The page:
“Feeding the ducks.” D’Agosta could see Braskie’s face flushing. He wished Pendergast would hurry up and pull out his shield.
“Well, sir,” Braskie went on, “that’s a beautiful thing to do. Let’s see some I.D.”

D’Agosta waited smugly. This was going to be good.

“As I was just explaining to the officer here, I left my wallet back at the house—”

Braskie turned on D’Agosta, saw the notebook in his hand. “You got this man’s information?”

“Yes.” D’Agosta looked at Pendergast almost pleadingly, but the FBI agent’s face had shut down completely.

“Did you ask him how he got through the police cordon?”

“No—”

“Don’t you think maybe you should ask him?”

“I came through the side gate in Little Dune Road,” Pendergast said.

“Not possible. It’s locked. I checked it myself.”

“Perhaps the lock is defective. At least, it seemed to fall open in my hands.”

Braskie turned to D’Agosta. “Now, at last, there’s something useful you can do. Go plug that hole, Sergeant. And report back to me at eleven o’clock sharp. We need to talk. And as for you, sir, I will escort you off the premises.”

“Thank you, Lieutenant.”

D’Agosta looked with dismay at the retreating form of Lieutenant Braskie, with Pendergast strolling along behind him, hands in the pockets of his baggy surfer shorts, head tilted back as if taking the air.

2. What do you consider the best film adaptation from a book? What do you think is the worst film adaptation? I have a tie for the best: To Kill a Mockingbird and Seabiscuit The Worst: Along Came a Spider (a really good book in the Alex Cross series by James Patterson but a below-average film)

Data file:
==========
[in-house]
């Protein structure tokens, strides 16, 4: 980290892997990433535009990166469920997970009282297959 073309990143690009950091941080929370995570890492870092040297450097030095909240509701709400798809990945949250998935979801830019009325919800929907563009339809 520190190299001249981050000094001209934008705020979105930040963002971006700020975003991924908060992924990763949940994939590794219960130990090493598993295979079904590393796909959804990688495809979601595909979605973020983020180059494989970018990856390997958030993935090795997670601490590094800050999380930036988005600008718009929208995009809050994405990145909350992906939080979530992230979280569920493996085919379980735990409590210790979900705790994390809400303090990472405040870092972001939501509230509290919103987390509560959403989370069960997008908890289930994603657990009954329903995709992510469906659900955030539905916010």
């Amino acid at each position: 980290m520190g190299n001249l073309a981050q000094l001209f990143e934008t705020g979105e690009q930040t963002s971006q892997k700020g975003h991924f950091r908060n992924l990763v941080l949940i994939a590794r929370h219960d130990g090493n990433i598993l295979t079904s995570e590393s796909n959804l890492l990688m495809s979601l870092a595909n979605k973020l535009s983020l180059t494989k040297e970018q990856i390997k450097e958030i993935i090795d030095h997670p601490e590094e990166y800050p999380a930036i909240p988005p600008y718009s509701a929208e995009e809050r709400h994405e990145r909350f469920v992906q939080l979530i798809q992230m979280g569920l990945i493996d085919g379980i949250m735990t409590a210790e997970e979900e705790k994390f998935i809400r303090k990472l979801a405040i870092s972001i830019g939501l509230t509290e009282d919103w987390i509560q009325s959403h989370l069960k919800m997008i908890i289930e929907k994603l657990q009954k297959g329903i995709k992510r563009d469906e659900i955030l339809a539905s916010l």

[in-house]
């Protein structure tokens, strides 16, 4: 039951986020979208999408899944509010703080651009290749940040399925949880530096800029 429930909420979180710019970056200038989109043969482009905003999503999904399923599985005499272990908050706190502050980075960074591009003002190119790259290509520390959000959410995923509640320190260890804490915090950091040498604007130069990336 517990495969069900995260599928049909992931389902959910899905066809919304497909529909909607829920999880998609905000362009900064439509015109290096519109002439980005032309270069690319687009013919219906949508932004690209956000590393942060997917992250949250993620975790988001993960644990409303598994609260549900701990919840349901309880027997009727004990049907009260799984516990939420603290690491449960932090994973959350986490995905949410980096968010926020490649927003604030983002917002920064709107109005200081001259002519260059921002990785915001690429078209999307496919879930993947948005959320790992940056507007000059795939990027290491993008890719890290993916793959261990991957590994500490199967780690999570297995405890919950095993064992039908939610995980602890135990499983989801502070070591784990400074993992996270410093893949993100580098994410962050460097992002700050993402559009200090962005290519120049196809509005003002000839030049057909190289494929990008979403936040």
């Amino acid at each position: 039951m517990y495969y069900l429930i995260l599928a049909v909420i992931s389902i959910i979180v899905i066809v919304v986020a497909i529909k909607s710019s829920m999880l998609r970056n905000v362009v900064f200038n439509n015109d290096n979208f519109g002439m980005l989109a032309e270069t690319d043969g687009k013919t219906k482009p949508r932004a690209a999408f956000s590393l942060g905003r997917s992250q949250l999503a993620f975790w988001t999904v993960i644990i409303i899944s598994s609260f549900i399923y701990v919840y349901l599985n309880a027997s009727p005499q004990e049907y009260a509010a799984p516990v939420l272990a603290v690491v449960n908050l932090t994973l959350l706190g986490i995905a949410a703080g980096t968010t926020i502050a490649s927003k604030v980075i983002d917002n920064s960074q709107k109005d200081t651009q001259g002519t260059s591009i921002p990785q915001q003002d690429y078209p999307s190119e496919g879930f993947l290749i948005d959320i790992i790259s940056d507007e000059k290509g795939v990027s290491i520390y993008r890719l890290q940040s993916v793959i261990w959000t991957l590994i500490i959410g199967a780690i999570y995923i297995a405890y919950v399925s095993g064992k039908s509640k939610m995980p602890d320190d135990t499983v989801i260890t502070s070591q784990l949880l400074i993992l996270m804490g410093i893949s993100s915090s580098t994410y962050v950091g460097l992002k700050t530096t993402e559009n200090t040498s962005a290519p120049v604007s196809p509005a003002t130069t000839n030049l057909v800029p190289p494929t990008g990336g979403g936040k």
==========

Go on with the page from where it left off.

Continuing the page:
3. What is the first book you remember reading? Other than picture books, it was Charlotte’s Web.

4. Did you have a favorite kids’ book as a child? The Monster at the End of this Book. My mom read that one to me often! You have to enjoy lovable, furry old Grover being inadvertently afraid of himself.

5. What book did you hate reading for a school assignment? I’ll say Beowulf, even though it is actually an epic poem.

6. What is the most recent book you read (or are currently reading)? Lost by Michael Robotham. It’s a good thriller so far.

7. What book would you most like to see turned into a movie?

8. What book did you cheat and read the “Cliff Notes” version? I know I did this a time or two. I want to say I did for Shakespeare’s King Lear. I hope no one can take collage credits away from me now.

9. What book would you never read again, no matter how much someone was going to pay you? I’m not counting ones I couldn’t finish. I’ll go with The Camel Club by Baldacci. It’s not that it’s terrible; I just expected more from him. I felt this one jumped the shark a little.

10. Are you more of a library or book store person? I like both, but the library is the best.